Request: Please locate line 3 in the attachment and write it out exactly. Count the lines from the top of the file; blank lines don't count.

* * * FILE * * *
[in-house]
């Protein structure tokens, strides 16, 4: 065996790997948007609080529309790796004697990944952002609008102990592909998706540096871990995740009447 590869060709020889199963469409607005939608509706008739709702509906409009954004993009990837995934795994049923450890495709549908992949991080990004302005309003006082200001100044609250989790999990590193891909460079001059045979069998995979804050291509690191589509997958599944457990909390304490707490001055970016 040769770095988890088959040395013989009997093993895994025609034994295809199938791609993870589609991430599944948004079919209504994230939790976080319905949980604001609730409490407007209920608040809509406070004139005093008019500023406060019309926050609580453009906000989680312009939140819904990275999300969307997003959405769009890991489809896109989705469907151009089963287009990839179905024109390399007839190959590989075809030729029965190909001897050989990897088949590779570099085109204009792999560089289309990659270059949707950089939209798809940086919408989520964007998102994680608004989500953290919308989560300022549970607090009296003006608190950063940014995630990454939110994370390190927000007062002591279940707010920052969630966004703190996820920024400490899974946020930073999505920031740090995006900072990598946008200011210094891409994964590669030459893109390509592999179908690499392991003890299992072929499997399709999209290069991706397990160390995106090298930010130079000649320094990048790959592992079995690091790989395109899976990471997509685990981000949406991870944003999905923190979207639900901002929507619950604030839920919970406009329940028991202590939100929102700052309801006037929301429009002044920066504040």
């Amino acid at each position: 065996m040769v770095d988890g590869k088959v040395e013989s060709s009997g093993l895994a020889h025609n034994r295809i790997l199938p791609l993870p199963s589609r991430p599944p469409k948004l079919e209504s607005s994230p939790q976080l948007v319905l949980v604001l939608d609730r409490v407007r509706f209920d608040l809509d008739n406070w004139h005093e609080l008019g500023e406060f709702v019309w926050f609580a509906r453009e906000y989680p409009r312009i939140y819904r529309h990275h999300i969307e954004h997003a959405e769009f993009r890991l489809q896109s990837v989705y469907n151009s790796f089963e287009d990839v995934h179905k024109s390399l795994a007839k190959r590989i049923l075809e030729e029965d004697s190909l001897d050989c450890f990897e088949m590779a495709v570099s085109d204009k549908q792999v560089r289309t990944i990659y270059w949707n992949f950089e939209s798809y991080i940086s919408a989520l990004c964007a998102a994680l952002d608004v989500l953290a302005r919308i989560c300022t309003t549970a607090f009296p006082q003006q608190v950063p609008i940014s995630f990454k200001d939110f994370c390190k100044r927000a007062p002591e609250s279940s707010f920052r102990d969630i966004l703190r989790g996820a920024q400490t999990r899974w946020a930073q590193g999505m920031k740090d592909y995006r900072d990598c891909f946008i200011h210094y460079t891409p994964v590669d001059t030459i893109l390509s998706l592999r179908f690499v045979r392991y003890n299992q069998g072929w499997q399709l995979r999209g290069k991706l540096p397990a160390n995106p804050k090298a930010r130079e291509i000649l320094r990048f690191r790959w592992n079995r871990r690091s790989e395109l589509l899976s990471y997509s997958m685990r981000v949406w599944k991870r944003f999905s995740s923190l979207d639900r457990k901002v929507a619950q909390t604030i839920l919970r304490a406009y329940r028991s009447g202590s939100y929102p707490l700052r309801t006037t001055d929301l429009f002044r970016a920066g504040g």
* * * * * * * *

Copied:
């Amino acid at each position: 065996m040769v770095d988890g590869k088959v040395e013989s060709s009997g093993l895994a020889h025609n034994r295809i790997l199938p791609l993870p199963s589609r991430p599944p469409k948004l079919e209504s607005s994230p939790q976080l948007v319905l949980v604001l939608d609730r409490v407007r509706f209920d608040l809509d008739n406070w004139h005093e609080l008019g500023e406060f709702v019309w926050f609580a509906r453009e906000y989680p409009r312009i939140y819904r529309h990275h999300i969307e954004h997003a959405e769009f993009r890991l489809q896109s990837v989705y469907n151009s790796f089963e287009d990839v995934h179905k024109s390399l795994a007839k190959r590989i049923l075809e030729e029965d004697s190909l001897d050989c450890f990897e088949m590779a495709v570099s085109d204009k549908q792999v560089r289309t990944i990659y270059w949707n992949f950089e939209s798809y991080i940086s919408a989520l990004c964007a998102a994680l952002d608004v989500l953290a302005r919308i989560c300022t309003t549970a607090f009296p006082q003006q608190v950063p609008i940014s995630f990454k200001d939110f994370c390190k100044r927000a007062p002591e609250s279940s707010f920052r102990d969630i966004l703190r989790g996820a920024q400490t999990r899974w946020a930073q590193g999505m920031k740090d592909y995006r900072d990598c891909f946008i200011h210094y460079t891409p994964v590669d001059t030459i893109l390509s998706l592999r179908f690499v045979r392991y003890n299992q069998g072929w499997q399709l995979r999209g290069k991706l540096p397990a160390n995106p804050k090298a930010r130079e291509i000649l320094r990048f690191r790959w592992n079995r871990r690091s790989e395109l589509l899976s990471y997509s997958m685990r981000v949406w599944k991870r944003f999905s995740s923190l979207d639900r457990k901002v929507a619950q909390t604030i839920l919970r304490a406009y329940r028991s009447g202590s939100y929102p707490l700052r309801t006037t001055d929301l429009f002044r970016a920066g504040g």